Hypothyroidism In Dogs – Symptoms & Which Dogs Are Predisposed

Common symptoms of hypothyroidism in dogs

Hair loss and poor quality hair

Hair loss is often the first symptom that is noticed in hyperthyroid dogs.

Sleeping dog on couch

The initial hair loss does not involve itching or scratching, unlike many other diseases of the skin and coat such as allergies. The loss of hair is the same on both sides of the body (bilateral and symmetrical).

Hair loss can be anywhere, but is most frequently on upper chest below the chin, down the sides of the body, with hair becoming thinner in these areas. The hair will fall out quite easily.

Often the whole coat has poor quality hair, with hair becoming brittle and having a coarse, dry appearance.

There is poor hair re-growth. This is particularly noticeable in dogs that get clipped or shaved.

In bad cases where there is exposed skin, it can look dry and scaly. There may be increased pigmentation in the skin, particularly in areas that have more friction, such as the armpit.

When there is exposed skin, it may become itchy if infections develop. In a few dogs, sores may develop.

Weight gain

Weight gain is common in hypothyroidism.

One of the roles of the thyroid hormone is regulation of metabolism. When there are low levels of thyroid hormones, the basal metabolic rate (BMR) is lower; this means that less energy is used by the body. The result is that fewer calories are needed to maintain weight. So, with the same calorie intake, a dog will start to gain weight. Often a dog will have become obese before hypothyroidism is diagnosed.

Another reason for weight gain, in some dogs, is accumulation of water and salts in the body. Some dogs on starting treatment for hypothyroidism will rapidly lose some of the weight they have gained, due to the loss of the excess water and salts.

Intolerance to cold

Depending on the time of year, a dog owner may notice that their dog seems to feel the cold more than in previous years. This again, is probably due to the lower basal metabolic rate resulting in lower energy use to keep warm.


Dogs with low levels of thyroid hormones are often mildly anemic, since there is a reduction in the number of red blood cells. Since red blood cells are the way that oxygen is carried around the body, there is less oxygen available to the organs, muscles, brain, etc.


Many dogs will start to seem to have less energy, and seem to be tired more of the time, when they develop hypothyroidism.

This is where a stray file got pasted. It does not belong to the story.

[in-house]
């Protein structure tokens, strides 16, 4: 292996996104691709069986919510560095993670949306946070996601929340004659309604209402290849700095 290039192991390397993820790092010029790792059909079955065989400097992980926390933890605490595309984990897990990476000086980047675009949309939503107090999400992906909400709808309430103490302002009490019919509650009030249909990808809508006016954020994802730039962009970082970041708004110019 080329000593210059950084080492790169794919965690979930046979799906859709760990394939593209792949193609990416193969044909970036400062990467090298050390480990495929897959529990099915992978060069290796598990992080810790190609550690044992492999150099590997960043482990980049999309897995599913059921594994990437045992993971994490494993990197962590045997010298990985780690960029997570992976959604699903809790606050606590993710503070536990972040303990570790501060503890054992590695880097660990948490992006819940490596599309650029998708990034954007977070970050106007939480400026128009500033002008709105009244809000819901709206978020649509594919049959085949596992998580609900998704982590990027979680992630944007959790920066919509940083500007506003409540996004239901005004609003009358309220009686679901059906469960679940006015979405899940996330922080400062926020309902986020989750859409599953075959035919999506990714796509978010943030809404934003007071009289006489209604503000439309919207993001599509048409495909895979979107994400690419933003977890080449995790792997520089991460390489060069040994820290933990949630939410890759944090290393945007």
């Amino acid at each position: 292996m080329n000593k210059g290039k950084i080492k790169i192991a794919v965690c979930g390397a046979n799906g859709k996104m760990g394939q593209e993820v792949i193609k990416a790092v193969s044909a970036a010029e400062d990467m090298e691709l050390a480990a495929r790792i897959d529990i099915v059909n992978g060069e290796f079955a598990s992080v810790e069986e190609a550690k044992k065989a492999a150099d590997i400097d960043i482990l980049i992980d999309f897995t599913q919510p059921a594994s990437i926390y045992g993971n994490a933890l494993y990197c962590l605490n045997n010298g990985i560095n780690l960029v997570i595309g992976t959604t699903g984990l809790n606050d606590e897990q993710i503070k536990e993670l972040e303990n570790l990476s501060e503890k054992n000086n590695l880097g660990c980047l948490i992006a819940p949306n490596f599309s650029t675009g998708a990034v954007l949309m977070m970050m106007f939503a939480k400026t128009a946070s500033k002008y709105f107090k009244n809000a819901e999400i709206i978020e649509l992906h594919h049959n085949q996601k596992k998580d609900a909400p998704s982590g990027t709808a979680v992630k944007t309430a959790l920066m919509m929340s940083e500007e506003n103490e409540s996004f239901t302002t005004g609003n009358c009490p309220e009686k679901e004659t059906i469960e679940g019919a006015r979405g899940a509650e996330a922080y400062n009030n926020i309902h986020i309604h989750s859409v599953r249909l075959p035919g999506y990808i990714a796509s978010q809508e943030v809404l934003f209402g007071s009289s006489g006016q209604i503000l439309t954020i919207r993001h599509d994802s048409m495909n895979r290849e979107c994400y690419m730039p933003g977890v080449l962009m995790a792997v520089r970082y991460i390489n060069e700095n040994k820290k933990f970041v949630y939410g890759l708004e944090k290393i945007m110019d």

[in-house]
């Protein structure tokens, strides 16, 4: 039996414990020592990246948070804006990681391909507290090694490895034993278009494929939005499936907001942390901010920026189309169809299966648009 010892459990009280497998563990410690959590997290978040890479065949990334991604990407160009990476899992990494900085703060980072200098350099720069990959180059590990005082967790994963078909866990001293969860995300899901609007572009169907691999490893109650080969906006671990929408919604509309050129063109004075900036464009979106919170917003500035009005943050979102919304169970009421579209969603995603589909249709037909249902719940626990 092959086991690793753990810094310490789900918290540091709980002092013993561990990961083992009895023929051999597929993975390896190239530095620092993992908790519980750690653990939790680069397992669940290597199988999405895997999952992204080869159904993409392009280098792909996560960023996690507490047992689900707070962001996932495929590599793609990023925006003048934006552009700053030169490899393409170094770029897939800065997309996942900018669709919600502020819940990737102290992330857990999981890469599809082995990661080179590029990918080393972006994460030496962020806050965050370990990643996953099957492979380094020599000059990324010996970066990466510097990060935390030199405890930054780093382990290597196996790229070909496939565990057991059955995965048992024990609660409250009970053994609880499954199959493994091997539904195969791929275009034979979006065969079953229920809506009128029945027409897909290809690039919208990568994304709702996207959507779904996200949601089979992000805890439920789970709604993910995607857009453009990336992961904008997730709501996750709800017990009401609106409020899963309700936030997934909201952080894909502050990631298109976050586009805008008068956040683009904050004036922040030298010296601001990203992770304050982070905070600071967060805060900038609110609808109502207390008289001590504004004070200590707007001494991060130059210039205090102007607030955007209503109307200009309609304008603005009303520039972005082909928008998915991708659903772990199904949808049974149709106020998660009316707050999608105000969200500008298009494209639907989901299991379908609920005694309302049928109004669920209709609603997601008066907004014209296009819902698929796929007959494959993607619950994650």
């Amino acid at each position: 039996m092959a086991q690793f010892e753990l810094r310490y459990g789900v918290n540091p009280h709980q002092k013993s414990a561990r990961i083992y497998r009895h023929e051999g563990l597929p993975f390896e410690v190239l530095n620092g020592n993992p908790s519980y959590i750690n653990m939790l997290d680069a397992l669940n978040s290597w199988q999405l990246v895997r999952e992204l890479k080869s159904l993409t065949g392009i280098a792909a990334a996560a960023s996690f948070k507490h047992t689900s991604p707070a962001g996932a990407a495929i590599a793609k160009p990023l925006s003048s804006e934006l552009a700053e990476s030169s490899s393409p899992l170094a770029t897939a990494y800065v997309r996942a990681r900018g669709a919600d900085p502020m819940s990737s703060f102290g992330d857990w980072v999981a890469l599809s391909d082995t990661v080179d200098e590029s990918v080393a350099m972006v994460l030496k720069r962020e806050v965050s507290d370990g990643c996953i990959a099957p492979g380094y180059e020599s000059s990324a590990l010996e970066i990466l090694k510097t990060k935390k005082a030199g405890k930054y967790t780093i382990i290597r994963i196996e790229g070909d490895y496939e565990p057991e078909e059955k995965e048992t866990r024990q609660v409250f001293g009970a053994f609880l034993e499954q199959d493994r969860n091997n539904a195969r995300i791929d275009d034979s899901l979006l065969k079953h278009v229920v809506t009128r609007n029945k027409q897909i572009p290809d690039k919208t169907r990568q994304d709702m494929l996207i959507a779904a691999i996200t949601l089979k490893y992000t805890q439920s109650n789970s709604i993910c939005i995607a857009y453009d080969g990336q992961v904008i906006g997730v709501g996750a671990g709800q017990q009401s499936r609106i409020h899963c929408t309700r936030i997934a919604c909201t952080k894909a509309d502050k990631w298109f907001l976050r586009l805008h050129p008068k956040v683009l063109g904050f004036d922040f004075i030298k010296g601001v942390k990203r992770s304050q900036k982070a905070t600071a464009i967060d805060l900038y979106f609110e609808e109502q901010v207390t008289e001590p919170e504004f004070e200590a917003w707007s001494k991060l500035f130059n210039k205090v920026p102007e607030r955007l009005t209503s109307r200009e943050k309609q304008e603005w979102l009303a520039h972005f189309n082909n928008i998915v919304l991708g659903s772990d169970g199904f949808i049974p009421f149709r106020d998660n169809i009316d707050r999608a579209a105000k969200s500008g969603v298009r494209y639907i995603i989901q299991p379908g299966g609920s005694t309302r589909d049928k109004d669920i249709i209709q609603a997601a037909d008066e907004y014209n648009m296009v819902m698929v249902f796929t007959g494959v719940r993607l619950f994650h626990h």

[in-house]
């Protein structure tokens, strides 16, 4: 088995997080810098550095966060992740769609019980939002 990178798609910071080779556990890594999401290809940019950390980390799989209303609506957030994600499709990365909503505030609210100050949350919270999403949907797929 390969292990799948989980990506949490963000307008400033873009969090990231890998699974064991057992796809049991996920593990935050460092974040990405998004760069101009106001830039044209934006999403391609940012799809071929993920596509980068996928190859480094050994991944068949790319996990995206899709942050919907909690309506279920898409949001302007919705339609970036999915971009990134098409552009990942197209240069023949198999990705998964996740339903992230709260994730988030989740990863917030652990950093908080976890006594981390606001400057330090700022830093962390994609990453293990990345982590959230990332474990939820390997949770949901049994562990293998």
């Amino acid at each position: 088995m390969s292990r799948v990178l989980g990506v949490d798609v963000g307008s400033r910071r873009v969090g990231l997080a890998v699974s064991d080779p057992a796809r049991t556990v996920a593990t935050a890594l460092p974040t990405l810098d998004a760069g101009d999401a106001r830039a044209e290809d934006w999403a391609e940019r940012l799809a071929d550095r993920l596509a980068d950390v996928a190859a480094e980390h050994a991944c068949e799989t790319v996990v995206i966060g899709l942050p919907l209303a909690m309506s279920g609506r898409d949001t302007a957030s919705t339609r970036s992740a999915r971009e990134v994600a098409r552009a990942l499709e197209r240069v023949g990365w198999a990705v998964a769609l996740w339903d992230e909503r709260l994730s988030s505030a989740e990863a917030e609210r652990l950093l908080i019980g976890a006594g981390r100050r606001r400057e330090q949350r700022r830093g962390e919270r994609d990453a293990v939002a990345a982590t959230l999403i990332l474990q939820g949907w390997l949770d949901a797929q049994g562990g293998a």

Lethargy is a consequence of anemia (less oxygen=less energy), and possibly the decreased basal metabolic rate.

High cholesterol

Unlike humans, dogs infrequently have high cholesterol. If cholesterol is high it is usually due to a particular disease. In many dogs that become hypothyroid, the cholesterol levels go up. Usually, if a vet finds high cholesterol in a blood panel, they will then test for hypothyroidism.

Reproductive problems

In non-spayed females, hypothyroidism can cause lack of, or irregular heat (estrus) cycles, infertility or miscarriage. In non-neutered males, there can be testicular atrophy. infertility and a lack of interest.

Other symptoms

There are a range of other symptoms that can be associated with hypothyroidism depending on the dog, the length of time that hypothyroidism has been present, and the severity of hypothyroidism. These symptoms include a slow heart beat, chronic constipation, squinting of the eyes, and other eye problems (including dry eye and uveitis), absence of heat cycles, and dilation of the esophagus (megaesophagus) which can cause regurgitation (see Regurgitation vs Vomiting, to find out what regurgitation is).

Some hypothyroid dogs will get repeated ear infections.

What ages and breeds of dogs are most affected by hypothyroidism?

A dog of any age can develop hypothyroidism. However, it is most commonly diagnosed in middle aged dogs.

Any breed, or mixed breed, can develop hypothyroidism. However, it is most common in medium and large dogs. Breeds that are particularly susceptible include English Setter, Boxer, Dalmatian, Irish Setter, Beagle and Pit Bull. A list of many breeds and the percentage of each breed found by the OFA to have hypothyroidism can be seen here.

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